By Scott Leeker
When a consumer visits a grocery store, they often compare prices across brands to ensure they get the “best bang for their buck.” In the cannabis industry, however, this approach has some drawbacks. While consumers of cannabis shouldn’t ignore the prices, quantities, and characteristics of the products they are buying, the focus of today’s consumer is often not being placed where it should be. Today’s cannabis consumer typically focuses on one thing to determine whether or not a product is worth their money — THC content. While consumers should be aware that THC content is important, it’s far from the most important thing. Unfortunately, this common misconception is causing major strains on the cannabis industry.
Everyone’s endocannabinoid system works differently, interacting with cannabis to produce distinct effects on the body and mind. Because of this, different characteristics in any given sample of cannabis don’t always affect one person the same way they affect their friend smoking the same sample right next to them. This is why consumption makes some people feel anxious, paranoid, or negative, while others have the complete opposite experience.
Unfortunately, most cannabis consumers are unaware of how necessary an understanding of one’s own endocannabinoid system is. Characteristics of cannabis, such as the non-psychoactive terpene profiles that are now understood to be incredibly important regarding reactions to cannabis consumption, are being ignored in favor of THC content. This is in no small part due to the way that cannabis information has been presented to consumers. Wicked Hiiigh podcast co-host and industry organizer Marissa Twichell shares, “Unfortunately, I blame our industry for the state that we’re in. We’ve trained our consumers to walk into a dispensary and look for the highest tester at the most affordable price.”
Why does this matter? Shouldn’t you want to get as high as possible for the most affordable price? Not necessarily. “We should be focusing on the terpene profiles and the cannabinoid content,” says Twichell. “That’s something that we’ve really lost in translation with the consumer.”. Even enthusiasts, such as Twichell and her co-host Julie Wood, agree that cannabis products testing at levels such as 40% THC can be too much for them, and for most consumers.
Wood and Twichell, as well as Steep Hill Director of Marketing Christian Poole, compare buying cannabis to purchasing alcohol. When a consumer buys alcohol, they don’t typically look for the product with the highest alcohol content. Instead, they look for the product that they like and that works best for them. Even alcoholic beverages with the same alcohol content can affect the body differently.. “40% vodka versus 40% whiskey,” says Poole, giving an example. “Same active ingredients, but not often experienced the exact same way.” Cannabis is not dissimilar.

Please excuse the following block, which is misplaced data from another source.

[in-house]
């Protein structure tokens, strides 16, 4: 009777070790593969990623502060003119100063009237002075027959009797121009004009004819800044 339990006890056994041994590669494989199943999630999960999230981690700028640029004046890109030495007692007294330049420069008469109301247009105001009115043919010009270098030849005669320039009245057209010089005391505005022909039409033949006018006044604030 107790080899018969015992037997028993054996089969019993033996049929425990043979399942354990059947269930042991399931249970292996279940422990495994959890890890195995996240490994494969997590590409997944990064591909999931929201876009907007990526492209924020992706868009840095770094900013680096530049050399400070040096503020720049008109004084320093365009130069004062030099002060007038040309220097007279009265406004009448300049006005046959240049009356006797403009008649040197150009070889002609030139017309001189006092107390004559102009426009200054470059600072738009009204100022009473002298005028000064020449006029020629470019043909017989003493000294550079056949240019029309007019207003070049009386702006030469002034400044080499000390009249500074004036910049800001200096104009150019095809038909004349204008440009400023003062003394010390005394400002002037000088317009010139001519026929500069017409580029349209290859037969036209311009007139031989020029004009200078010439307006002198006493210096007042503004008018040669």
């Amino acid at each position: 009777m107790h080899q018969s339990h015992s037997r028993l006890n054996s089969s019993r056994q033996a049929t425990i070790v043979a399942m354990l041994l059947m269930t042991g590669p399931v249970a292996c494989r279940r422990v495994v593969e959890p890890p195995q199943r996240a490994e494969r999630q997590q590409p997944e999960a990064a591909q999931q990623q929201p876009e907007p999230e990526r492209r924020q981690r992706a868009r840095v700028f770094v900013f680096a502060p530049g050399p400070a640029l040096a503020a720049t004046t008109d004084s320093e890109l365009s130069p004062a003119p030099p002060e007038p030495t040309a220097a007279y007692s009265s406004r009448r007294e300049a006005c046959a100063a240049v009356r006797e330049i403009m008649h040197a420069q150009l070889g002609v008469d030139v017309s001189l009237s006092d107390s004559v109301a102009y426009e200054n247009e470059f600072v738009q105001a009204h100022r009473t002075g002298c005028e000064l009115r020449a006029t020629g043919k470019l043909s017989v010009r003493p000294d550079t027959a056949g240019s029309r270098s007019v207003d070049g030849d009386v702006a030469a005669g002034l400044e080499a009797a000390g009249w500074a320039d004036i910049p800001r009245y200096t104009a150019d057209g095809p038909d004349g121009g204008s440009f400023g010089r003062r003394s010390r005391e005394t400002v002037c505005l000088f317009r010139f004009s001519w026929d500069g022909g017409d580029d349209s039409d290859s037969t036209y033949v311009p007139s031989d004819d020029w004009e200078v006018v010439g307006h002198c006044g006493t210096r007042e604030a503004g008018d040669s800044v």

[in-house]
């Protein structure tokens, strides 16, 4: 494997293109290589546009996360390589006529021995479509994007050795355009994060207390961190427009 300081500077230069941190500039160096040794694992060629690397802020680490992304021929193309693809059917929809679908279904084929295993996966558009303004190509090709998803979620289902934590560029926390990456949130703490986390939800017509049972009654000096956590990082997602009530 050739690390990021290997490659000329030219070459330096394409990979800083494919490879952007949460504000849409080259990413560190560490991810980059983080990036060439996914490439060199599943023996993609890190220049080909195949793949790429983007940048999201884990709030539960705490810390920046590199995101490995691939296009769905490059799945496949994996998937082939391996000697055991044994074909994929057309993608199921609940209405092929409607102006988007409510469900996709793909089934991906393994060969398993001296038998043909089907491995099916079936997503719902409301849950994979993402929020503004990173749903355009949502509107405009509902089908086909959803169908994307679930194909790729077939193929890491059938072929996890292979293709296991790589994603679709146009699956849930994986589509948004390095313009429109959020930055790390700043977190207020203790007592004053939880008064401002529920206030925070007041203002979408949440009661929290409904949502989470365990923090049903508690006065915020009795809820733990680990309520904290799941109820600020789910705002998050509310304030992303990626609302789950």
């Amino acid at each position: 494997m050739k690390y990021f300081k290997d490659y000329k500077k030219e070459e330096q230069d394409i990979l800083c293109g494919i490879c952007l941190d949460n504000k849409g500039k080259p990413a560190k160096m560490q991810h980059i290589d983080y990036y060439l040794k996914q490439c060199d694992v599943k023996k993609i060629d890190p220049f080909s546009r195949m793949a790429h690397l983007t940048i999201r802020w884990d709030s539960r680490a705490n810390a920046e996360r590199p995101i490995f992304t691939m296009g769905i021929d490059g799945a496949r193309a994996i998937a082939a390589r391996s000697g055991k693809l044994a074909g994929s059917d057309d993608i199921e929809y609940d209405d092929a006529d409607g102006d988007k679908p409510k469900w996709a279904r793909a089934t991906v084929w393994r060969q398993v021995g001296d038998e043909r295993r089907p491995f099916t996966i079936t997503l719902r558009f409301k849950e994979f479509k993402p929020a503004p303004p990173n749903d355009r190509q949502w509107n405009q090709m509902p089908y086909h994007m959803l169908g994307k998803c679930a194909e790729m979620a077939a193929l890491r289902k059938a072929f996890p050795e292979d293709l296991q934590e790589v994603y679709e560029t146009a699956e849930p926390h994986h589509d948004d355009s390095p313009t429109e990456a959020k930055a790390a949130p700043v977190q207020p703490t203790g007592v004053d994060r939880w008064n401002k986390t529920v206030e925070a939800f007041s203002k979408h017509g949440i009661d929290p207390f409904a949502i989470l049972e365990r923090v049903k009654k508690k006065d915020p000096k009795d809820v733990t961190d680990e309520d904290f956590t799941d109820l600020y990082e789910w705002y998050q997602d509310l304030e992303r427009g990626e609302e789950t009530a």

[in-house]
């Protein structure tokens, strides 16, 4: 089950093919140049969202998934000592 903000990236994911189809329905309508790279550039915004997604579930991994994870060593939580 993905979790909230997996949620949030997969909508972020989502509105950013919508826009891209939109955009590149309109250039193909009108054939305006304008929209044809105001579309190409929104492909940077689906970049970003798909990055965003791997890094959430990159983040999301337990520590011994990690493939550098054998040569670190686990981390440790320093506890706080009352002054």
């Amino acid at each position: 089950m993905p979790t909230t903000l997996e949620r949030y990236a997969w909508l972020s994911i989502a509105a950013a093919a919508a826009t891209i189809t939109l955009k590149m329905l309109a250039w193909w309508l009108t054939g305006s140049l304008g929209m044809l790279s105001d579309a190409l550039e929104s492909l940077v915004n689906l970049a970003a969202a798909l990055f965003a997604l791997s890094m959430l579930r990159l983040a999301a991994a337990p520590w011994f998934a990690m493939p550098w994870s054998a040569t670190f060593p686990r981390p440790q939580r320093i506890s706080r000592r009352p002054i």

The misplaced emphasis on THC content drives the cannabis industry further and further into a cycle of harming consumers. Imagine this: a consumer goes into a dispensary, believes that THC is the only consideration necessary for their purchase, buys the cheapest product with the highest THC levels, and leaves. Now, imagine everyone doing that. The entire industry begins to realize that their products need to have higher THC levels in order to sell. Instead of educating the consumer and showing them that cannabis has so much more to offer, sellers simply play the game of providing products with higher THC levels.
Consumer harm doesn’t stop there, either. Because higher THC levels are necessary for sales, fraud has quickly become a problem in the cannabis industry. Reports in several markets across the past few years have found that some labs accepted financial compensation in return for providing fraudulently inflated THC levels on products. This hurts the consumer because they are unaware of exactly what they are consuming. As Poole says about THC content, “You really want to understand what in that product is affecting people and how much of it is in there.” Fraudulent testing hinders the ability of the consumer to acquire that knowledge. Fraudulent THC levels hurt smaller cannabis producers, too. Many do not have the desire or financial ability to play the THC content game and risk of going out of business. Still, the problem at the root of the cannabis industry is consumer education.
Driving the market towards smarter consumerism seems to be the main priority for those fighting to curb fraudulent testing in the cannabis industry. . Wood says, “I would like to see the industry, priority-wise, start that education piece first. I think that’s going to be the first thing: getting people to understand that, and that will drive the market.” If consumers can confidently pick products based on the qualities that matter specifically to them, as opposed to THC content alone, the demand for high THC content in products will drastically decline.
How can consumers get this important education?. Wood and Twichell suggest using your personal resources, such as budtenders at your dispensaries, keeping a journal of the products that affect you and how, and making sure you understand as much about what you are consuming as possible. Poole agrees that it’s difficult to break out of the cycle, but emphasizes an industry-wide approach, saying “People like the labs, the cultivators, the cannabis companies are all in it together to update people’s understanding of the most important aspects and qualities of cannabis.”
It is clear that more education is necessary, and it can begin with the individual. To educate yourself, ensure that you understand what you are consuming, do personal logging and research on your own relationship with cannabis, and stay updated on the cannabis industry and the way that its products are regulated.
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